That point came in the last few weeks leading up to the spot on the calendar that we had marked off as THE event of the century, the much-anticipated Mammoth Mountain Motocross. As I was making my preparations for this monumentous occasion, I realized the transmission was in need of some attention. I think it was some missed gears, or maybe just some hesitation when the shift lever was forced upward in search of forward thrust, but something was amiss and the timing could not have been worse.
This chapter in my moto-history was post-serious racing. I had long since stopped racing every weekend and had been more of a "practice" rider with some events thrown in just to give the activity some purpose. I had been racing in some +25 veteran class events for the last couple of years and was clearly past my prime as far as speed was concerned. But the fire for the sport still burned bright in me, as it still does to this day. I have always loved the preparations and the ever-narrowing focus that comes from setting a race goal and putting myself on the start line to do battle. There are always moments leading up to the race that cause you to wonder just what the heck you are doing, and if all the emotions, sweaty palms and nervousness are worth it.
This photo reminds me of an exquisite irony I encountered there at Mammoth Mountain. I had spent weeks carefully attending every detail of my race preparation. I rebuilt the transmission on that Honda. I cleaned and re-cleaned every nook and cranny. I had new tires with new tubes just be be safe. I had every spare part you could reasonably carry to California. Every tool was polished and nestled in my tool box. Every detail was inventoried, checked, double-checked and rallied to the cause.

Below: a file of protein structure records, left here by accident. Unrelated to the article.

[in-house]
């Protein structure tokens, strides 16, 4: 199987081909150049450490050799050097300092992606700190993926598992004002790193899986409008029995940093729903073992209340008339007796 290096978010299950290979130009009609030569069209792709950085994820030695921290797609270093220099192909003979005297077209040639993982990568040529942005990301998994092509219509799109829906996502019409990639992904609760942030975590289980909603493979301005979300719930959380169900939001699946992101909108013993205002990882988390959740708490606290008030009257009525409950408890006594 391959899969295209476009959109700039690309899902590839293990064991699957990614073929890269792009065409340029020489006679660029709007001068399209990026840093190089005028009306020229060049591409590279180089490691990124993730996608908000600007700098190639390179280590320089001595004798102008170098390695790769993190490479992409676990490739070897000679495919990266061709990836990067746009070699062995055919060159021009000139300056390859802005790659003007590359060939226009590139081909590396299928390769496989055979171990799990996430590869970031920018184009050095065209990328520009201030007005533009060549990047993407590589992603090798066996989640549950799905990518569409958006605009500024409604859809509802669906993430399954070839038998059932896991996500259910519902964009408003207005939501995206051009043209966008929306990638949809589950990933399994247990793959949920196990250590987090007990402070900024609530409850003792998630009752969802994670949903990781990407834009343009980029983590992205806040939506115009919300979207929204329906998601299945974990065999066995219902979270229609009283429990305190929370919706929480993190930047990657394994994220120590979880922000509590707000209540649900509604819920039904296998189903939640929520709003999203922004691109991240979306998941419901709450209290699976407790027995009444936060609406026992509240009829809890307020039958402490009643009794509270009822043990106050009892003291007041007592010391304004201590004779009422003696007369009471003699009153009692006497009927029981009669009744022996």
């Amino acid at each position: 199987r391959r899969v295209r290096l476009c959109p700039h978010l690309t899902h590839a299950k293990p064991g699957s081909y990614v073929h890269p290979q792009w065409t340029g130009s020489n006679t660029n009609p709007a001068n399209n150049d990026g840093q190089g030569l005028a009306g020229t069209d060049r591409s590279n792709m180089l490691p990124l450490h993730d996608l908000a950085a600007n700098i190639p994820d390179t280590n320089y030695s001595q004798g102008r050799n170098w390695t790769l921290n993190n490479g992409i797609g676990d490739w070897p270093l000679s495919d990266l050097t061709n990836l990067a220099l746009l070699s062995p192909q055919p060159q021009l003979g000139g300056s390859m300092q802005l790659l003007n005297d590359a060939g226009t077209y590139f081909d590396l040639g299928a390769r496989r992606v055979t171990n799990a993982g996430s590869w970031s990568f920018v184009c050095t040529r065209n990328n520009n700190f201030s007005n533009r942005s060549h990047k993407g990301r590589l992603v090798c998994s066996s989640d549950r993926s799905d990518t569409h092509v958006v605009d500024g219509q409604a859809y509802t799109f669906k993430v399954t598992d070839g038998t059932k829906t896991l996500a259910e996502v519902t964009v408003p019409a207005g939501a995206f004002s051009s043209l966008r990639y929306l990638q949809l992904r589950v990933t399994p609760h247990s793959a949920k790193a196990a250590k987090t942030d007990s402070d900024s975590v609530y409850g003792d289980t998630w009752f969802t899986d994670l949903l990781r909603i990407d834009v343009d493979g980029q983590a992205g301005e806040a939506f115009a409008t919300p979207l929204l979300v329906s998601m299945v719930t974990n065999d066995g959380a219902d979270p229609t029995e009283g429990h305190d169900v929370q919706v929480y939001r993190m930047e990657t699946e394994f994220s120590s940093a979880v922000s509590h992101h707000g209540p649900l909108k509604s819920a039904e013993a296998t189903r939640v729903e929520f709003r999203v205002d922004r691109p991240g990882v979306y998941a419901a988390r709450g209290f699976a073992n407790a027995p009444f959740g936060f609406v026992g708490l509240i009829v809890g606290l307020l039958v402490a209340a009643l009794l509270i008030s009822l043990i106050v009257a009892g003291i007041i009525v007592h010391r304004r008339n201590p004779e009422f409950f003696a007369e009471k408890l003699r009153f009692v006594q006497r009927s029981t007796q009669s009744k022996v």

I was as ready as you could be for this race. And I was super wound up as you might be able to see in the photo. Tight was maybe a better word, and I rode like it. It was one of those races that seems like you are just flying at top speed as you are being passed right and left by everyone you were ahead of off the start. I was blowing through berms, braking half way down the big downhill, skimming the jumps, all the while gripping the bars with an iron grip. I had a predictably poor finish and was, honestly happy to get off the track with my good health intact.
As I was riding my shiny bike back to the pits, I noticed a local California racer unloading his bike from the back of his pickup truck. His Yamaha was a couple of hard-ridden years old, and dirty as it could be with mud and dust sticking to every surface. He was wheeling the bike down an aged piece of wood that was as grimy and scarred as a loading ramp could be and as he reached the mid way point of his offloading precedure, the whole carcass of a bike slumped off the side of that rickety ramp and thumped to the ground, chunks of debris flying. Just another race day for that guy. Oh and he was relaxed, joking with his buds and grinning away. It left an impression on me and I vowed to never lose sight of having fun again.